You see them huddled in small groups over shiny espresso machines, holding pre-warmed cups in their hands like jewels. You see them running their finger through freshly-ground coffee like a farmer would black dirt, loving it, feeling what it lacks. You've heard of their creations, tiny things you barely recognize for their freshness and thick layer of crema on top, but you are apprehensive. You may even be afraid.
Because they are nerds. And they want you to change. They want you to drink better coffee.
In cities like Vancouver, Victoria, Portland and Seattle, over-caffeinated coffee obsessives have quietly created a new wave of coffee culture known as "Third Wave" coffee. These are the shops that came post-Starbucks (the "second wave"), and have pioneered a culture of small-scale perfection, often roasting their own beans and geeking out on expensive Italian machines. They have blogs, podcasts, pictures featuring creamy espresso pouring into tiny cups and worldwide barista competitions.
"They're changing the way we drink coffee," says Amy York, owner of Vancouver's Prado Café. York, who began her coffee career in high school as a barista, has worked her way through roasting to running her own shop. "What really gets me is the attitude that 'coffee is coffee.' That's just not true anymore."
And don't tell me just because we're sliding into a new Depression we'll all be stuck with a lousy cup of joe like some scene out of Steinbeck.
I am here to declare that you don't have to spend much money to enjoy great coffee. As reliable pleasures go, the bean can be extremely cost effective. But in hard times, you need the best brew possible to keep you inspired on a daily basis, and you need to avoid getting ripped off.
Which is why, as a long-time barista and coffee drinker, watching the people I love pound back corner store coffee is like watching a baby chug a gallon of pool water. How can I help but intervene? That's me, standing in line at some caffeine franchise, desperately wanting to run behind the counter to stop the brutal over-extraction of an espresso shot. "Do you see that timer?!" I would yell. "It's over 40 seconds already! You're killing it!"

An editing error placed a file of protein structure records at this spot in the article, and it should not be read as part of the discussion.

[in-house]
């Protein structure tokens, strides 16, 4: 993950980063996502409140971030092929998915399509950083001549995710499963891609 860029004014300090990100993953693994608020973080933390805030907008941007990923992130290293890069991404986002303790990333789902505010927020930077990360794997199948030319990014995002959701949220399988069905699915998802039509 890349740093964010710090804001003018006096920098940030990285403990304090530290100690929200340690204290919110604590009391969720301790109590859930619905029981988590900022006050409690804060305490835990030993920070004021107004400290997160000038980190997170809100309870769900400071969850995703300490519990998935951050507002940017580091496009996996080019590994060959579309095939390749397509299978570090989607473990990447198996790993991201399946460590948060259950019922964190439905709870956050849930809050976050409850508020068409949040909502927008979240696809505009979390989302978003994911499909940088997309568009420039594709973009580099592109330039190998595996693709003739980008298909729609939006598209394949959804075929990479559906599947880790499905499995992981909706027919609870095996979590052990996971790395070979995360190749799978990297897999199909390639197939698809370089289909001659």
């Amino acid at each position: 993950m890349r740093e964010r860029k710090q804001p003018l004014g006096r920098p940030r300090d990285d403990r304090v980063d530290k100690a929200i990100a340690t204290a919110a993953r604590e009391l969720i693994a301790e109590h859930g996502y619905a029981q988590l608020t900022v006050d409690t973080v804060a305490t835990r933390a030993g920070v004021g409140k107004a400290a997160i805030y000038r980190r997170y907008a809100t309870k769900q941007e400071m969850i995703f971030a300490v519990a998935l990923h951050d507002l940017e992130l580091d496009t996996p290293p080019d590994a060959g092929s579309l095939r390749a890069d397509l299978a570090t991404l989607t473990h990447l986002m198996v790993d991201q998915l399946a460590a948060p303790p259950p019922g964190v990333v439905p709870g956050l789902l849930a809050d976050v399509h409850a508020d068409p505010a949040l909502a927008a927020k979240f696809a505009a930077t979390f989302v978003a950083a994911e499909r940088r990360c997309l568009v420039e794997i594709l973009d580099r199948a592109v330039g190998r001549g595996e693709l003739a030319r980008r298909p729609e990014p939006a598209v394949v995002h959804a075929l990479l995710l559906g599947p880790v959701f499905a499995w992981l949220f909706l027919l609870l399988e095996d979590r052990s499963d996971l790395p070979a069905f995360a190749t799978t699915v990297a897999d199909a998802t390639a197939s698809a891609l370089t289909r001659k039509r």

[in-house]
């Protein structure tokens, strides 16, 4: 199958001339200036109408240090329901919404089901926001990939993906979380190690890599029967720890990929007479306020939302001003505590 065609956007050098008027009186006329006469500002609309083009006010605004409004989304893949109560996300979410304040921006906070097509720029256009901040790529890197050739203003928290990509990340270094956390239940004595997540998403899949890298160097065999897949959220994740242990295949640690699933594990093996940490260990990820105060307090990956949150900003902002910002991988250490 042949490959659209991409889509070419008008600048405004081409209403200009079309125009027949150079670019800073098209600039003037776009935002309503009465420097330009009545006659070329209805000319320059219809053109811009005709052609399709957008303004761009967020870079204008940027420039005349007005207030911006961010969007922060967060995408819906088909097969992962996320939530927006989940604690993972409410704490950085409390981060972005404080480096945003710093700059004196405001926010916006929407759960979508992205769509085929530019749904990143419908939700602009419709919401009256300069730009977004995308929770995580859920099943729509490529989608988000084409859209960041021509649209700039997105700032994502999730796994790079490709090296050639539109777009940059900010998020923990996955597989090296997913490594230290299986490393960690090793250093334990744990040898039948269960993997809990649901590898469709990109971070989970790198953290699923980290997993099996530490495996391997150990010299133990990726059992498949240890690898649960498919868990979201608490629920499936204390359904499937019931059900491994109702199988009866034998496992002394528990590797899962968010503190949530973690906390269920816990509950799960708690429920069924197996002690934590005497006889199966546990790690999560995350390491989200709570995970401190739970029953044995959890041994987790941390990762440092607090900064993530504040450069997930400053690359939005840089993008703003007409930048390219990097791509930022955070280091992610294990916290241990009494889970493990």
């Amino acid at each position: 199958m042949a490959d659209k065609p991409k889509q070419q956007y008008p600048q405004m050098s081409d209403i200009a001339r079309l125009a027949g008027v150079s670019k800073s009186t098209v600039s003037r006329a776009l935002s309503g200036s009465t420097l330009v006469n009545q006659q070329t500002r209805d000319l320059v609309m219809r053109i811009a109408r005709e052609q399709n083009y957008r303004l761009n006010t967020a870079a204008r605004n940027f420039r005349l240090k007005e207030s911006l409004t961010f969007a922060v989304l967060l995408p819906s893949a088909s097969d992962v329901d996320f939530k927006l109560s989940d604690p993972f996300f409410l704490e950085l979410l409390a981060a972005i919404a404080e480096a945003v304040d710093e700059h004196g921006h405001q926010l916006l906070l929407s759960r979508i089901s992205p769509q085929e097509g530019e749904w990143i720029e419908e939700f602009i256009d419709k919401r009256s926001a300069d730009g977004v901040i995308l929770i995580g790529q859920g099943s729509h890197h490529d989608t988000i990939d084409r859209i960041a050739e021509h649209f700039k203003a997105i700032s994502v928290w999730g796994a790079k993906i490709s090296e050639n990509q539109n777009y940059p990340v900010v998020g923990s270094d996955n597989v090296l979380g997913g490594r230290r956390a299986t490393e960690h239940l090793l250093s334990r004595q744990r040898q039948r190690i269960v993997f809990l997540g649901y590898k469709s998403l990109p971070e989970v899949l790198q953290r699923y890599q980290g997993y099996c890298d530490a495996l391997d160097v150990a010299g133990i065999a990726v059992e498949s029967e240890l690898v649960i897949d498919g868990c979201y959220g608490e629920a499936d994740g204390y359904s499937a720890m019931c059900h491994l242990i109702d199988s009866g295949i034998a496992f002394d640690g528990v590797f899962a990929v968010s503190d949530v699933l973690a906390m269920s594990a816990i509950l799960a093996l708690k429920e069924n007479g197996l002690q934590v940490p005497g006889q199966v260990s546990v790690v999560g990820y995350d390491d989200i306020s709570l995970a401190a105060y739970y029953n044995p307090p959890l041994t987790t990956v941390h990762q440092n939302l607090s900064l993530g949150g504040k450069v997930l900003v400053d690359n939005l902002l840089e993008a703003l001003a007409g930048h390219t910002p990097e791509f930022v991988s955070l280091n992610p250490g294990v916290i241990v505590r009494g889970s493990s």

I know. Who, other than a barista, really wants to read a blog about tamping pressure? Rather than proselytize, I find the best approach is to casually offer people the best coffee they've ever had, and then stand by for the inevitable questions. People have to want to change.
Below, then, are a few tricks I've developed for discerning coffee drinkers on a budget.
Rules for Impressing Your Friends and Relatives with Home Coffee
1. Keep it simple
Most coffee geeks swear by the most low-tech methods of home preparation. "I have a fancy espresso machine at home that someone gave me, but I never use it. I recommend a French press or a stovetop" claims Amy. The French press (or Bodum) relies on pouring hot water over coffee, while the stovetop espresso maker (or moka pot) pushes steam up through the coffee. I use a stovetop every morning, mostly because it's delicious, small and cheap (from $25-$80), and also looks like a spaceship. Here's an explanation.
The simplest and cheapest method is the single-cup filter coffee, also known as "pourover." A good Melita one-cup filter will run you about $4, and cloth filters will help keep a strong flavour. CoffeeGeek has a great explanation of the specifics here.
2. Grind Appropriately
When it comes to taste, the most important element is grind. Every brewing method requires a different size of coffee particle, meaning you can't use the same grind for your French press as you would for a drip coffee-maker. Settings vary between grinders, so this chart will give you a broad idea of how to grind for your method.
3. Grind Well
Any coffee nerd worth their salt will tell you to spend the money on a burr grinder. When I was working at Caffe Fantastico in Victoria, I used a cheap blade grinder (which my roommates also used to grind pot, causing me great anger). When I stumbled over a working burr grinder (worth about $100) on my neighbour's lawn, I brought it home and noticed an immediate difference in taste. "Blade grinders are inconsistent by nature," says Gareth Edwards, who works at Fantastico. "They will just chop and bash the coffee around. Don't be surprised if you reach your desired grind and still have the occasional whole bean kicking around." Burr grinders may be expensive, but you can usually hunt one down at a thrift shop. "A good electric burr grinder can go for nearly $200, but if you are cheap (like me), you can probably find a hand grinder at a thrift store for under $5," recommends Gareth. "Judge it purely on how the burr looks -- the less dings the better."
4. Grind Daily
The most important thing you can do is grind right before you drink your coffee. Never ever grind more beans than you need in the next five minutes. Think about the wonderful smell of coffee being ground. Think about all that flavour escaping with every second it is exposed. Think about this happening in your cupboard for three days, and then expecting these beans to yield even half of their flavour potential.